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Ranks of amputees have risen steadily in 8 years of war
By then, a small but growing group of amputees had assembled at Walter Reed, which had taken on the feel of a wartime hospital. Patients took it upon themselves to let the new arrivals know that they were not alone. Which is exactly why the Air Force officer popped by Kelly's room.
He wore a pilot's flight suit and walked with no perceptible limp; he had to show Kelly his prosthetic before Kelly believed that the officer, too, had lost a leg. Kelly told him that he had wanted desperately to fly helicopters in the Army but was denied because of poor eyesight. The officer said he'd flown before he lost his leg, and would again.
That didn't seem impossible to Kelly, who at the time harbored his own ambition: to get back to his fellow soldiers in Iraq before their tour ended. It was perhaps delusional, but "that's what got me up in the morning," he said.
But then he needed more surgery, and the Army wasn't keen on sending a one-legged soldier to the front line. When his unit came home without him, it finally hit Kelly that he was no longer going to be a soldier.
But maybe he could fly.
His friends and family thought this was another quixotic quest that would end in disappointment. But it gave him a new purpose. In civilian life, he would be a pilot. This was another reason to get well.
Once he was discharged from Walter Reed and out of the Army, he had Lasik surgery to fix his eyesight. Then, a few months after learning to walk again, he began to learn how to fly.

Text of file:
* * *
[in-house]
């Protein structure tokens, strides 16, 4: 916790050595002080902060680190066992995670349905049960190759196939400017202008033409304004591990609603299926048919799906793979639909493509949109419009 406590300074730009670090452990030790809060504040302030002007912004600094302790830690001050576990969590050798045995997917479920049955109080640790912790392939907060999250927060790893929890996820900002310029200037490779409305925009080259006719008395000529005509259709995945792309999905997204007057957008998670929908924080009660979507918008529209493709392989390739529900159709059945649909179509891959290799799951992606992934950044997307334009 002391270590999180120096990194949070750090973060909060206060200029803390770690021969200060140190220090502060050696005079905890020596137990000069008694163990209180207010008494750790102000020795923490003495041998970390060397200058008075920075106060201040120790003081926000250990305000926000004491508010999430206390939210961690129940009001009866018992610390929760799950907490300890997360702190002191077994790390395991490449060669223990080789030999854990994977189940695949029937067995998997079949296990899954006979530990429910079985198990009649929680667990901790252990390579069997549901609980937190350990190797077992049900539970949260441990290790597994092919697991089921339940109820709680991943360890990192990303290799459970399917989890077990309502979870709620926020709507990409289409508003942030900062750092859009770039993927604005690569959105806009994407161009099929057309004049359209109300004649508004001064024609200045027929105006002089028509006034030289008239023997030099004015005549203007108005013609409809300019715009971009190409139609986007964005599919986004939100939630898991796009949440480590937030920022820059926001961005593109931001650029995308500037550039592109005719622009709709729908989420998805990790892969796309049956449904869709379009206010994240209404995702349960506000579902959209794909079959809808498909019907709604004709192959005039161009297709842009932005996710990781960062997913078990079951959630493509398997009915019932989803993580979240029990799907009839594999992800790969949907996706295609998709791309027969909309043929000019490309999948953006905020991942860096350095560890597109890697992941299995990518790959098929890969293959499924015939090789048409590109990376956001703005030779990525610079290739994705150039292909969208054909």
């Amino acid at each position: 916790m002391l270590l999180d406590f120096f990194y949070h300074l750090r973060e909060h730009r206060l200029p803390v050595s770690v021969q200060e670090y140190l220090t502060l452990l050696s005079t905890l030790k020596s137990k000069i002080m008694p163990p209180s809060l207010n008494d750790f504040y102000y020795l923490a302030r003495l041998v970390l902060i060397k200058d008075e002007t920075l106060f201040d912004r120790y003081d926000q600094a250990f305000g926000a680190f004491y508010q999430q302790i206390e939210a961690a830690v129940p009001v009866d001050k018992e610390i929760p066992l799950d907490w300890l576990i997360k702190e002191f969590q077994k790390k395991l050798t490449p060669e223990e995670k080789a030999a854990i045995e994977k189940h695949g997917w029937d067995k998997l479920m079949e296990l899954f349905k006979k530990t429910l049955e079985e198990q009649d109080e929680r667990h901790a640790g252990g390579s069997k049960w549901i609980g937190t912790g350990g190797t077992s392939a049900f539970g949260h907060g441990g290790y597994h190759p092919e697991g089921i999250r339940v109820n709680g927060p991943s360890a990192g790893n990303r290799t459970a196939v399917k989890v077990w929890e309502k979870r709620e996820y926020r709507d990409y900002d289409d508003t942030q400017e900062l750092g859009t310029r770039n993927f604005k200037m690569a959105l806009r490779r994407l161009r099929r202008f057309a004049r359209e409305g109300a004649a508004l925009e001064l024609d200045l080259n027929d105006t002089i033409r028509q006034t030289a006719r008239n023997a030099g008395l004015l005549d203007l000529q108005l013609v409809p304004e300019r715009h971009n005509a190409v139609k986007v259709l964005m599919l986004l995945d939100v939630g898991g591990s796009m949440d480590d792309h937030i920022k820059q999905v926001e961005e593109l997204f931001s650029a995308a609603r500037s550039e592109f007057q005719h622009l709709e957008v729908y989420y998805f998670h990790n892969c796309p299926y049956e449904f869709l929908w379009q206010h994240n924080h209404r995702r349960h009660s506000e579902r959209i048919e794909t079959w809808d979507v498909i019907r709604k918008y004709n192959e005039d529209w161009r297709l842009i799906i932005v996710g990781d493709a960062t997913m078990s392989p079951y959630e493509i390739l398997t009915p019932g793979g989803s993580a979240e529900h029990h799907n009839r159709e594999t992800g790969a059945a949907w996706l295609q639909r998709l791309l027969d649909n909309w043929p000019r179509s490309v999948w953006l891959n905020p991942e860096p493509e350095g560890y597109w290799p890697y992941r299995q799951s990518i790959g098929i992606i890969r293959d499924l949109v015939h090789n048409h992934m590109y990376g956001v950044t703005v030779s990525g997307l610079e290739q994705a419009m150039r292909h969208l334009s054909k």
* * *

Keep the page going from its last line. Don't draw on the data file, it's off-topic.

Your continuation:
Now the retired staff sergeant lives near Austin and flies helicopters for oil companies, ferrying supplies and equipment to rigs in the Gulf of Mexico. The jagged piece of shrapnel that took his leg off -- and still has a bit of his uniform melted to it -- hangs on his wall like a trophy.
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May 7, 2007, Iraq: By the time Lt. Col. Gregory Gadson got to Iraq, it was not merely dangerous but out of control. Bush had ordered a surge as a last-ditch effort to tamp down the violence. Gadson's unit would play a key role in that.
By now, the Army had incorporated extensive training on IEDs into pre-deployment exercises, turning soldiers into human bomb detectors who could spot disturbed patches of earth, a protruding wire, anything suspicious.
"The first time we drove into Baghdad, I was like, 'Holy cow,' " said Gadson, who is now 44 and lives at Fort Belvoir. "Suspicious? I mean, everything is suspicious. It seemed like you could spend a whole day just trying to figure out what was a threat and what wasn't, and you wouldn't get anything done. You couldn't let it preoccupy you. It just became part of the environment. Like loud noise."